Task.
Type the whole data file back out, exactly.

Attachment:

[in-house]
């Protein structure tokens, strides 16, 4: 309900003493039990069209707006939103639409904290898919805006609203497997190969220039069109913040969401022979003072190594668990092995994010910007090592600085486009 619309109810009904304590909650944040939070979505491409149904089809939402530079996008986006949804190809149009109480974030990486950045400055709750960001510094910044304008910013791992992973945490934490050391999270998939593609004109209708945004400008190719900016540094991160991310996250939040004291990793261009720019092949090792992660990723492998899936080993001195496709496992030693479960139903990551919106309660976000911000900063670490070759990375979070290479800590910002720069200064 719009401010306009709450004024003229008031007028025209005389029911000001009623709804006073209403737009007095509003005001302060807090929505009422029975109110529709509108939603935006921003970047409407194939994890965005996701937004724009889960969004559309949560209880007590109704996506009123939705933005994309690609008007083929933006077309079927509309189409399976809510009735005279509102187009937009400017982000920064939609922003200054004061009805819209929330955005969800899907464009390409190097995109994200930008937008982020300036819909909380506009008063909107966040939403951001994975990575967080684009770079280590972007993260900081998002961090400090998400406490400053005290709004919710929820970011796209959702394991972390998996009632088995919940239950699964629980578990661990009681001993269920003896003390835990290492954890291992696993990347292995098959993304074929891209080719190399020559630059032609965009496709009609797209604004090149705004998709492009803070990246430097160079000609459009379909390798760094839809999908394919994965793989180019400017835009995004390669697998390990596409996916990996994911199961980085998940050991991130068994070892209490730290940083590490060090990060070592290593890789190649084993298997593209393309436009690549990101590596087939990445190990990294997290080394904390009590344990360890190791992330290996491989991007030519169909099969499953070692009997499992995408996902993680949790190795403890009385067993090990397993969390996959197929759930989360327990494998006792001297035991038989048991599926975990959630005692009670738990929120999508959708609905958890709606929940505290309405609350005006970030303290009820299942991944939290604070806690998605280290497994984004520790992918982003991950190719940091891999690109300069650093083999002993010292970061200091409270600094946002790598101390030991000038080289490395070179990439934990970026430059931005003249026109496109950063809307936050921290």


[in-house]
């Protein structure tokens, strides 16, 4: 309900003493039990069209707006939103639409904290898919805006609203497997190969220039069109913040969401022979003072190594668990092995994010910007090592600085486009 619309109810009904304590909650944040939070979505491409149904089809939402530079996008986006949804190809149009109480974030990486950045400055709750960001510094910044304008910013791992992973945490934490050391999270998939593609004109209708945004400008190719900016540094991160991310996250939040004291990793261009720019092949090792992660990723492998899936080993001195496709496992030693479960139903990551919106309660976000911000900063670490070759990375979070290479800590910002720069200064 719009401010306009709450004024003229008031007028025209005389029911000001009623709804006073209403737009007095509003005001302060807090929505009422029975109110529709509108939603935006921003970047409407194939994890965005996701937004724009889960969004559309949560209880007590109704996506009123939705933005994309690609008007083929933006077309079927509309189409399976809510009735005279509102187009937009400017982000920064939609922003200054004061009805819209929330955005969800899907464009390409190097995109994200930008937008982020300036819909909380506009008063909107966040939403951001994975990575967080684009770079280590972007993260900081998002961090400090998400406490400053005290709004919710929820970011796209959702394991972390998996009632088995919940239950699964629980578990661990009681001993269920003896003390835990290492954890291992696993990347292995098959993304074929891209080719190399020559630059032609965009496709009609797209604004090149705004998709492009803070990246430097160079000609459009379909390798760094839809999908394919994965793989180019400017835009995004390669697998390990596409996916990996994911199961980085998940050991991130068994070892209490730290940083590490060090990060070592290593890789190649084993298997593209393309436009690549990101590596087939990445190990990294997290080394904390009590344990360890190791992330290996491989991007030519169909099969499953070692009997499992995408996902993680949790190795403890009385067993090990397993969390996959197929759930989360327990494998006792001297035991038989048991599926975990959630005692009670738990929120999508959708609905958890709606929940505290309405609350005006970030303290009820299942991944939290604070806690998605280290497994984004520790992918982003991950190719940091891999690109300069650093083999002993010292970061200091409270600094946002790598101390030991000038080289490395070179990439934990970026430059931005003249026109496109950063809307936050921290």